By Lauren Wise
By New Times
By Amanda Savage
By Jason P. Woodbury
By Troy Farah
By New Times
By Derek Askey
Behead the Prophet No Lord Shall Live took queer-core to an extreme, tearing through each 30-second blast of ultrafast, screaming punk rock with the energy of a crank addict. How can you not like a hard-core band that features an older-guy violinist with a mad-scientist haircut, ripping his bow across the violin in an effort to keep up with the band?
While legions of musicians twist and contort themselves to put whatever emotion they can dredge up into their songs, Elliott Smith effortlessly bleeds emotion and sincerity into his songs. His solo set captivated the audience as he weaved through his dark, lo-fi acoustic repertoire. When Smith plays live, it's like reading someone's diary, almost a voyeuristic experience (he'll be in town August 22 at an undetermined venue).
Calvin Johnson's Dub Narcotic Sound System takes its Jamaican-inflected, white-boy funk to new heights when it plays live. Johnson's freestyling over the band's (made up of NW hip-hopper Dead Presidents) groove-heavy beats and bass blows up the ass-shakin' collective to proportions you just can't capture on a recording. DNSS was the dance party of the festival.
The Need was the freshest new act to grace the stage. The girl duo sports one of the only drummers I've seen who stands up when she plays. Strictly anticonventional, poppy girl rock with crackling drums and interweaving vocals made the Need one of the most avant-garde acts at the Yo Yo.
Besides the myriad of good bands, Yo Yo featured a fanzine writer's miniconvention; booths for local causes like the women's shelter, Olympia Community Bikes (which drops pink bikes off on the streets for the public to use) and Books for Prisoners; and an afternoon of no-budget film screenings at the fanzine store.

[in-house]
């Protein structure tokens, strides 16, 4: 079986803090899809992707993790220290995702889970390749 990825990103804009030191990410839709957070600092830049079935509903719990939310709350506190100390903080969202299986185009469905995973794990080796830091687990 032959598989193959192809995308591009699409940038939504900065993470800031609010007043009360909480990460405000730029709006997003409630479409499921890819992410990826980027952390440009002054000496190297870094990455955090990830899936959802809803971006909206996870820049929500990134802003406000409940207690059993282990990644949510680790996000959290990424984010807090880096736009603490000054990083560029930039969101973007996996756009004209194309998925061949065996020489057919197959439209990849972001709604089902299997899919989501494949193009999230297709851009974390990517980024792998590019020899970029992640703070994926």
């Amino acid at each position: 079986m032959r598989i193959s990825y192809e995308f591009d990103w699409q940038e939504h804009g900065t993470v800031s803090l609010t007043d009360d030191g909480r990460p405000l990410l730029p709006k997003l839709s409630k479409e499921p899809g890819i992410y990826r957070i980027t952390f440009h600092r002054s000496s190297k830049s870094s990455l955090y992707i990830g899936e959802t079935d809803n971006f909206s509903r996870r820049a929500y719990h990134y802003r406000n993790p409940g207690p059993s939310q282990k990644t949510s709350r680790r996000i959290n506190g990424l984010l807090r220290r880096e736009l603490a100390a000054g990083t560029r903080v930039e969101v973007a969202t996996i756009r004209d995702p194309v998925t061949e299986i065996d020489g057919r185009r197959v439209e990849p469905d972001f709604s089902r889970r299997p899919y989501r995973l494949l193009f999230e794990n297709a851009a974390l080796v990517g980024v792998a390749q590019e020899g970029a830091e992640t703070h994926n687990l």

There was a spoken-word-performance session hosted by nationally acclaimed Oly poet Nomy Lamm and a three-hour "Cha Cha Cabaret" variety show, featuring poets, performance artists, storytellers, activists and schizophrenics from across the Northwest and the world. Plus, for a dollar, you could hit up the kissing booth outside and smooch such indie-rock gods and goddesses as Katherine from Cold Cold Hearts, Nomy Lamm, Chris from Monorchid and Joshua Plague from Behead the Prophet (Josh managed to stick his tongue in the mouth of every boy, straight or gay, within a quarter-mile radius of him), and all the smooching money went to a local AIDS charity.
My main goal in going to the Yo Yo was to figure out how a community of 50,000 people could become such a legendary haven of artistic freedom and independent ideals and serve as a breeding ground to so many incredible artists. I left without a solid answer.
Maybe because Olympia's true spirit was buried beneath the madness of the Yo Yo and the crowds of the Lakefair, I was just too distracted to notice it. Or maybe it's simpler than that. As I left Olympia on Interstate 5, I passed the Olympia Brewery. That's when the message hit me in the form of four-foot-high, bronze letters facing the highway: "It's the Water."
Dub Narcotic Sound System is scheduled to perform on Wednesday, August 6, at Hollywood Alley in Mesa, with the Make-Up. Call 820-7117 for showtime.